Montreal’s Olympic stadium: time to get real
comment Comment Written by on September 2, 2010 – 5:00 pm

Stadium.jpg

Last Friday afternoon, I went up the tower at Montreal’s Olympic stadium.  It is the tallest leaning tower in the world and, on a clear day, provides views that stretch up to 80km.

While I was there a man with an electronic clipboard collared me for a questionnaire. “What did I think of the information provided? Do you think it is… 1. Very satisfying, 2. Quite satisfying. 3. Neither satisfying or unsatisfying”. Etc, etc. Yawn, yawn.

“Honestly?” I said, as his pen hovered expectantly over the ‘additional comments’ section.  “Surely, it’s time to be more straight with tourists. All the real interesting stuff had been glossed over here.”

Currently, the stadium’s history is told through a few faded lightboxes that look like they’ve been there since the ’76 Olympics. Together they present a very sterile and evasive version of its story.

In truth, most Montreal locals are not fans of their Olympic stadium. The construction process was pretty disastrous. It took an incredible 11 years to finish. It ended up costing over $1.6bn –  which according to my Lonely Planet – is $1,000 for each man, woman and child. It’s nickname is the big O, or the Big Owe.

Recently, the Montreal Gazette mused on ‘What to do with Montreal’s infamous stadium?‘. “No, apparently, you can’t blow it up” was the first line.

Last week, there were reports of cracks appearing. This week, the media is debating the value of a new roof (the current roof needs to be repaired once  a week).

The Big Owe has been making headlines for 35 years. There is no point pretending it hasn’t. Why not use them? To me, this is much more interesting and it gives it much more personality.

A truthful exhibit doesn’t have to be negative. The stadium is still an icon and very much a part of the city’s skyline. It was an ambitious design, perhaps ahead of its time. That could be celebrated. Who was the architect behind it? What was his view of the way things turned out? These are things that a thoughtful visitor wants to know.

They don’t, however, want to be patronised with the daft history that only goes as far as the mid 80s. “It’s like a jigsaw puzzle!” says one caption about the construction process. Please.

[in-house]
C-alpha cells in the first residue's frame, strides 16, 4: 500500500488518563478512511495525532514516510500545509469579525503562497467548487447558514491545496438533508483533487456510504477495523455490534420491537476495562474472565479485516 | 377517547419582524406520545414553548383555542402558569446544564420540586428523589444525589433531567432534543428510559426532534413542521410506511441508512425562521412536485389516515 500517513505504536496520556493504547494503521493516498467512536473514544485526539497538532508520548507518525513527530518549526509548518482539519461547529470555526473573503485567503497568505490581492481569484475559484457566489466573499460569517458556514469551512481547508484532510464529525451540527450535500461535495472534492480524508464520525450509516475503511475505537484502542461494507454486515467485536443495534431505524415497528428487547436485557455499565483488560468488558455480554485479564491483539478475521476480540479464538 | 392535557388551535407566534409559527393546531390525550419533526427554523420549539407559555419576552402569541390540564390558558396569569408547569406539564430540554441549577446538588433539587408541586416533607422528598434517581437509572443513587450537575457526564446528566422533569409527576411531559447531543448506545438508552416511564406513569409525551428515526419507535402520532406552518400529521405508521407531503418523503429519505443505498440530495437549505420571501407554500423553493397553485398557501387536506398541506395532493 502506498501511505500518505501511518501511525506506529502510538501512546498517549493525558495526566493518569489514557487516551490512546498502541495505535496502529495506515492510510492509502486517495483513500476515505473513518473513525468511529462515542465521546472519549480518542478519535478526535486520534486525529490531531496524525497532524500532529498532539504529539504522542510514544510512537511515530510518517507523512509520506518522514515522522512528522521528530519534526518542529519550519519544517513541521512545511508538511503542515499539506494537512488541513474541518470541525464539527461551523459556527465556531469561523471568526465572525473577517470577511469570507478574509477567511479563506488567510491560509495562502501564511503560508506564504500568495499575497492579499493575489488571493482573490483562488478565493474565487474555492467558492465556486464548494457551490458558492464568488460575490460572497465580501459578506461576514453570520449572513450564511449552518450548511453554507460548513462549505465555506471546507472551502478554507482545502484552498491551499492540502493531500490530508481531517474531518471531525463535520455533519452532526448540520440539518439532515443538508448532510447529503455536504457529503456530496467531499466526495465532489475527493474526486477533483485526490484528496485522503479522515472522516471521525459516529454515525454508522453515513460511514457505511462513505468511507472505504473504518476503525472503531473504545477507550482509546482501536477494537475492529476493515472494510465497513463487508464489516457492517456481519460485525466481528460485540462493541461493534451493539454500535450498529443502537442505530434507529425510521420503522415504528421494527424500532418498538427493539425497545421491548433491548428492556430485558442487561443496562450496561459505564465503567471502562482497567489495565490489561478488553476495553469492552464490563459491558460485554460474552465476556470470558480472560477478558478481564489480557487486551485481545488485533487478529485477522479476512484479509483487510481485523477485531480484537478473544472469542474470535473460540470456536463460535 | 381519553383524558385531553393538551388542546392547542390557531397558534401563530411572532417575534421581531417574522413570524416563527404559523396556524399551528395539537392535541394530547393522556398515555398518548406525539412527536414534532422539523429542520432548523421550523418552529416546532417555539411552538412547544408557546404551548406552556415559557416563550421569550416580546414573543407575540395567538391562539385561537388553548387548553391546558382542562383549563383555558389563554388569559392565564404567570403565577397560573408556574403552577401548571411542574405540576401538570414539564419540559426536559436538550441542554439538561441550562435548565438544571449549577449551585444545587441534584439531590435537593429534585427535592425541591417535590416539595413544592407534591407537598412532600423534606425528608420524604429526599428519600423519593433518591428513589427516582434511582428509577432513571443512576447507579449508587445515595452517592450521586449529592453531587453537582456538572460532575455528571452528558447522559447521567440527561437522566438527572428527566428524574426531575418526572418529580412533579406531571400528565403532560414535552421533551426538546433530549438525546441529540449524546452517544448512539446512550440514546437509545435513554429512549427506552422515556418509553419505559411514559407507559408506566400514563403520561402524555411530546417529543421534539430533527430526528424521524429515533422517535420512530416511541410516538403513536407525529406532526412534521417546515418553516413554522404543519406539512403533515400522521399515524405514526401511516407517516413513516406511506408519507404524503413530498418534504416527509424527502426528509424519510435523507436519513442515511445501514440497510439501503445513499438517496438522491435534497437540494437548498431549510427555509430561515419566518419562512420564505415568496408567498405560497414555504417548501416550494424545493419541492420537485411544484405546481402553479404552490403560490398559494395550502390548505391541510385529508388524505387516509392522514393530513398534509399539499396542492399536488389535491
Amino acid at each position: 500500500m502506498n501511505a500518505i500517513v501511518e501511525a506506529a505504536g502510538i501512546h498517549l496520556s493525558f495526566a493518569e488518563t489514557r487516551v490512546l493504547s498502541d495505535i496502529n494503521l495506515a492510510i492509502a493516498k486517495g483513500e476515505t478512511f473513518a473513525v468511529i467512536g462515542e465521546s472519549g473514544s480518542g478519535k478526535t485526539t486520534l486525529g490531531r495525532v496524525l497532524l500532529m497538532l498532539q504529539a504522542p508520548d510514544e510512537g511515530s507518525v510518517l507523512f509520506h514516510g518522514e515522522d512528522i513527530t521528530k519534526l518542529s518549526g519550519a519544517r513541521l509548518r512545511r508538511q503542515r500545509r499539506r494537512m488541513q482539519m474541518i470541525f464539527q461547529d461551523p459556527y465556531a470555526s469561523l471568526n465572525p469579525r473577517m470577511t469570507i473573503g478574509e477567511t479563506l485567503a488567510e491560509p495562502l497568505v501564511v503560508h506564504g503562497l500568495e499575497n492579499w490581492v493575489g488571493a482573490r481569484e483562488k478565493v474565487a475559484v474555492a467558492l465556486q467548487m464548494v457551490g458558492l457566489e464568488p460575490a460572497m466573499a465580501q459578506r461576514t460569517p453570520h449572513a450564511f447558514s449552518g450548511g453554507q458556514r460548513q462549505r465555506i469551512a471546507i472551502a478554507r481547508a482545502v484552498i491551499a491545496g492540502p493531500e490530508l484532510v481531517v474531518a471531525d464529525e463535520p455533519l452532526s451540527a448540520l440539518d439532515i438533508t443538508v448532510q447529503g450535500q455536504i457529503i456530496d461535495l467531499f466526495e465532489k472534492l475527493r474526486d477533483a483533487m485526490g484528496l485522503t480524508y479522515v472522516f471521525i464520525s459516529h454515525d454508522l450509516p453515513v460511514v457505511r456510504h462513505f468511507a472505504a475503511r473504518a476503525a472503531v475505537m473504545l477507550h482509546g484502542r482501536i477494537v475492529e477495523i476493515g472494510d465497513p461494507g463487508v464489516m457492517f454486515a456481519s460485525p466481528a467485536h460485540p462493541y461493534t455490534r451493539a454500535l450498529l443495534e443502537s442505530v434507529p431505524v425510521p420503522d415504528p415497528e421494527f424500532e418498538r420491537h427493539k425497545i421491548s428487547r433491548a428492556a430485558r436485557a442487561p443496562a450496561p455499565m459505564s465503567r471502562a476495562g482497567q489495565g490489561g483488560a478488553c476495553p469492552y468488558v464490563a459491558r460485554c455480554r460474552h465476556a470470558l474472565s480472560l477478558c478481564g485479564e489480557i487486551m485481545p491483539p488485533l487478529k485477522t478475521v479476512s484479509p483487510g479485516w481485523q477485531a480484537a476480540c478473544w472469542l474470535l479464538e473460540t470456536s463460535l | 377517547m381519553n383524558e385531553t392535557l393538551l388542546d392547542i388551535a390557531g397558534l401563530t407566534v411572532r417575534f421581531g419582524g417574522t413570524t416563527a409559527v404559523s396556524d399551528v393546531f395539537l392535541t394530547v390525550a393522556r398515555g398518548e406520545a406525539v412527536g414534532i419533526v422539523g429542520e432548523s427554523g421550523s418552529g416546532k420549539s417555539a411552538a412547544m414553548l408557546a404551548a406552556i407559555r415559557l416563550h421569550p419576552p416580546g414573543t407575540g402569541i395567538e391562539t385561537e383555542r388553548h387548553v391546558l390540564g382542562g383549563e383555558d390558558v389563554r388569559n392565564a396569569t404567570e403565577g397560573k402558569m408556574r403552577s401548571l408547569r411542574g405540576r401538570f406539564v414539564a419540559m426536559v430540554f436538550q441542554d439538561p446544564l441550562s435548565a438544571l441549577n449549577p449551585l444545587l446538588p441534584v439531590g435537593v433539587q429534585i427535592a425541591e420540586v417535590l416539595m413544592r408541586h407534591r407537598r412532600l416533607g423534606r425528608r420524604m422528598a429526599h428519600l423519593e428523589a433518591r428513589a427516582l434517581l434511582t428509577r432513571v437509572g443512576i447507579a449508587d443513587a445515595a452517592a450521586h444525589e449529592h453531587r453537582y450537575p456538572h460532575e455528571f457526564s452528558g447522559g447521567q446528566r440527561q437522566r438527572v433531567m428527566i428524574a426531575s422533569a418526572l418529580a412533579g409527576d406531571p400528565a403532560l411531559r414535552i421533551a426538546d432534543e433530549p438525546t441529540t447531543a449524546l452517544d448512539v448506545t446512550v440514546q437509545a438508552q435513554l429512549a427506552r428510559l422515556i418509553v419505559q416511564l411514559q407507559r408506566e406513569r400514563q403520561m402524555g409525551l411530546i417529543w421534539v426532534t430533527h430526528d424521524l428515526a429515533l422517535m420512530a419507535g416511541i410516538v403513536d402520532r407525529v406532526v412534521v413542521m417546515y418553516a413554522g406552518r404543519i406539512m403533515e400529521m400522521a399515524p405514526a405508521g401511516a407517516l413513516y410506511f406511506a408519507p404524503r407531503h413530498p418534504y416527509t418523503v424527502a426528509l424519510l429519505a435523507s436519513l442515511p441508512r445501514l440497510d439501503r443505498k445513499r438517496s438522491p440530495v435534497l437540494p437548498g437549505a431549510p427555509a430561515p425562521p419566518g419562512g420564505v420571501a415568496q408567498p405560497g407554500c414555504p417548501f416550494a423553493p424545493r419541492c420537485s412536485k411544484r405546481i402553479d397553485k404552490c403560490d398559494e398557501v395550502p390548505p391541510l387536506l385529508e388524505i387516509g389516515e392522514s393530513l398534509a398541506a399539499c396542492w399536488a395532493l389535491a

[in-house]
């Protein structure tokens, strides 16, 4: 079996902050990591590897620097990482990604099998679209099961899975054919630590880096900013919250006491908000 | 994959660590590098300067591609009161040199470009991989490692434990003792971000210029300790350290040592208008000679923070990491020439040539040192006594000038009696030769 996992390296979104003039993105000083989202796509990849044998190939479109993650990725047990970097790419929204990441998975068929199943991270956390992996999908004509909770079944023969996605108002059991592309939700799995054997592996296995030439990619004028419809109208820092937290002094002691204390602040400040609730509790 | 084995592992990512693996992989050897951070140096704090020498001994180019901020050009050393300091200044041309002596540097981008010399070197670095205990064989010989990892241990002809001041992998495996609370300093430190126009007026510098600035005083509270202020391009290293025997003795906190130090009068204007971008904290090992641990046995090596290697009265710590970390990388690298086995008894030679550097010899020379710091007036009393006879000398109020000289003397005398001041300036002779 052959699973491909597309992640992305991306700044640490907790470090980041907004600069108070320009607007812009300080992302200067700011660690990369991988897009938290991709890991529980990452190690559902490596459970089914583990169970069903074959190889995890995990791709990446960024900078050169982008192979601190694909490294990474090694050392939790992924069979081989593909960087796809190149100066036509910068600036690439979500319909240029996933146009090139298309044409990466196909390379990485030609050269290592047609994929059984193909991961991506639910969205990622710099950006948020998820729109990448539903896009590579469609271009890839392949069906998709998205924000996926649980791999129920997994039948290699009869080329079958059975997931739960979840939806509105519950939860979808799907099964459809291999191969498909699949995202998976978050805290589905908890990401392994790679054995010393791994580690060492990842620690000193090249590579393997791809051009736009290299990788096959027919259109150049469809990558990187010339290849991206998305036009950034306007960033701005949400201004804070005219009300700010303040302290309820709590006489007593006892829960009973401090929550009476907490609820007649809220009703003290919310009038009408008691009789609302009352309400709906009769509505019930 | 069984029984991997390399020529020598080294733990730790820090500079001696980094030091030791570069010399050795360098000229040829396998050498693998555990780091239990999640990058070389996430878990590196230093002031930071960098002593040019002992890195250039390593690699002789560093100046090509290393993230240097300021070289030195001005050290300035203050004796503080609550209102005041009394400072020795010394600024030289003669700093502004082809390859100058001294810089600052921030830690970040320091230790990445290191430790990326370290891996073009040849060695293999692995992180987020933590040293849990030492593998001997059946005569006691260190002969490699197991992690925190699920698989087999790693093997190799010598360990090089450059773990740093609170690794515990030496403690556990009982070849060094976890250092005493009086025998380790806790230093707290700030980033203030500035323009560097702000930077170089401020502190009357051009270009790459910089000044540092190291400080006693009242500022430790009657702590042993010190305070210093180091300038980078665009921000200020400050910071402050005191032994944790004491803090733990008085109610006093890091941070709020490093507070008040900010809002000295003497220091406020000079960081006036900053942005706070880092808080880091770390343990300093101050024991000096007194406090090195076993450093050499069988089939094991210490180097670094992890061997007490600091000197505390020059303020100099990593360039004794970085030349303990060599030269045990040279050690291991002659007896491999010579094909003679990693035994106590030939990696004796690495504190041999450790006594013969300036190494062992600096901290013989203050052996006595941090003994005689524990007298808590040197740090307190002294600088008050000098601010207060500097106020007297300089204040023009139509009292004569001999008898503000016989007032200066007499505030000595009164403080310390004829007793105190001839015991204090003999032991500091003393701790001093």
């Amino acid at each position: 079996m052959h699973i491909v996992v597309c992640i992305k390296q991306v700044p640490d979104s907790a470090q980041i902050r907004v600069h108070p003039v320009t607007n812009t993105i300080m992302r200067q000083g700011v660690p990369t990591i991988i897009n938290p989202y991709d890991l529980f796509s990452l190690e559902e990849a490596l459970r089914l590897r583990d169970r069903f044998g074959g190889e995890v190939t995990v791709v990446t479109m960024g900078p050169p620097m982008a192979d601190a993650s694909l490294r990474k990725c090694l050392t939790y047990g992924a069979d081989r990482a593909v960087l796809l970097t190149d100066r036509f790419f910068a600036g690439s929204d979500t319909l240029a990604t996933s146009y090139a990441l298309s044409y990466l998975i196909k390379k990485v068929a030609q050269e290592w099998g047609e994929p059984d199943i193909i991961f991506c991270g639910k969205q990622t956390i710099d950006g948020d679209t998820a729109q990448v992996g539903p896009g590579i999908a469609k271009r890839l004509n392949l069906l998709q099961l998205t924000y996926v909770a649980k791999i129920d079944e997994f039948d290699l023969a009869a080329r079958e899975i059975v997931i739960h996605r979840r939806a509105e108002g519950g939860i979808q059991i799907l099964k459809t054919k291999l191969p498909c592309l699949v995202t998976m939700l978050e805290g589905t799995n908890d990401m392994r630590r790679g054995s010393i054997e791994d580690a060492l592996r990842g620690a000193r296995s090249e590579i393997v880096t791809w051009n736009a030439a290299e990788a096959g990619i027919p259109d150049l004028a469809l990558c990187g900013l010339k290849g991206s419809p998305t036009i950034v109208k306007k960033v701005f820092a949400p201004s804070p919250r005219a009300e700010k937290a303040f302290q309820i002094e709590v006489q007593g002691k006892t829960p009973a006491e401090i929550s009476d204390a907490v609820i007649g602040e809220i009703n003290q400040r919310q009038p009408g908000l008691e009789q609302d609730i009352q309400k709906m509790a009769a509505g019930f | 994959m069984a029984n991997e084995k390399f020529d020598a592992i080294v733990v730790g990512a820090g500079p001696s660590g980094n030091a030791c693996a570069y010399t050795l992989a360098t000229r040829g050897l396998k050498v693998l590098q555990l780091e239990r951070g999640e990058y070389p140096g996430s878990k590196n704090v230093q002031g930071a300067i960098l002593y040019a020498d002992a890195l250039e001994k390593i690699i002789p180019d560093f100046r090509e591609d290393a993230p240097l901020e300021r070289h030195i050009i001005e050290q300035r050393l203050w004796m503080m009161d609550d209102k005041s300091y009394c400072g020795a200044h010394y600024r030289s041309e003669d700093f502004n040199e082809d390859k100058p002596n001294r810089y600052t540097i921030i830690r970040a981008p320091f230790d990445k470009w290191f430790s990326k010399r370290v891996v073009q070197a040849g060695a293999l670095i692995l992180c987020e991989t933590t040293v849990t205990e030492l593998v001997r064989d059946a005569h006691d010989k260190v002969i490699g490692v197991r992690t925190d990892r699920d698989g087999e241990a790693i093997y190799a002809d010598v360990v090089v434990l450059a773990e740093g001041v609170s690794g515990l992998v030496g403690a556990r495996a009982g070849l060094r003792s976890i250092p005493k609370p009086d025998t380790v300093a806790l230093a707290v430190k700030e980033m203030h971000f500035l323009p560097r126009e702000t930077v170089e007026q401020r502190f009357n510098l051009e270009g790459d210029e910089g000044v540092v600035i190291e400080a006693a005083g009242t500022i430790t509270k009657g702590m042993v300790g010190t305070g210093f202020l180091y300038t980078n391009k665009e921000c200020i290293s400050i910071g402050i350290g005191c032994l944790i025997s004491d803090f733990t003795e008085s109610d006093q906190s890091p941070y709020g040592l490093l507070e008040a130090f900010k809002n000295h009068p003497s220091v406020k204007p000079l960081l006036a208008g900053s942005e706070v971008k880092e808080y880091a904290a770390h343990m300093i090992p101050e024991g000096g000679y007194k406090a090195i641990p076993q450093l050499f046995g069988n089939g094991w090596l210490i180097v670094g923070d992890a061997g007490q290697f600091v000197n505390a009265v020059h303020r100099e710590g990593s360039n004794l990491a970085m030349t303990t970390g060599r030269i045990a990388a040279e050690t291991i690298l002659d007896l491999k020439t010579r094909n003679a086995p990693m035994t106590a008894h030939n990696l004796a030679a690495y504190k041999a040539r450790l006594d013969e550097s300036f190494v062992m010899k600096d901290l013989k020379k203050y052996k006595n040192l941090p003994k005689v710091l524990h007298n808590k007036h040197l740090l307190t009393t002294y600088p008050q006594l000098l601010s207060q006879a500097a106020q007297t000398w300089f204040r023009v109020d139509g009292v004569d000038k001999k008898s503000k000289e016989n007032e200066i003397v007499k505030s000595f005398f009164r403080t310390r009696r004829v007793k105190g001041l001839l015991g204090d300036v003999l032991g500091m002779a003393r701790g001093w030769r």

My housemate in Montreal – an engineer – asked me what I learnt about the architecture after my visit. My answer? Next to nothing.

A new exhibition needn’t be expensive. Having a display that is titled ‘stadium controversy’ will entice enough people to read it, rather than just scuffing their feet on the ground waiting for the lift to arrive. And why not create a drop-box for kids to write down their suggestions for uses for the stadium? Just for entertainment value. In my own fantasies, I’ve already earmarked it as a giant roller-skating rink.

London’s white elephant – the Millennium stadium – got a new lease of life when it was turned into the O2 Centre, a concert venue that has hosted arena tours by Prince, Britney Spears and many more. This may not work in the Montreal structure, but maybe something else would.

“Will you be recommending a visit to any one in the UK?” was the final question from the man with the clipboard.

“Yes, you could say that,” I said, knowing I was going to include it in an article for national magazine.

I do recommend a visit for the views, but the experience itself could certainly be improved. Especially given the $20 fee.

They are clearly planning something new, at least on the level of tourist visits. I am sure they already know what most of the problems are. They don’t need this blog to know that what they have is out of date. But will they still try and create the illusion that it was/is a roaring success? I’ll be interested to see how it turns out…

Photo: Montreal’s Olympic Stadium. Copyright Vicky Baker

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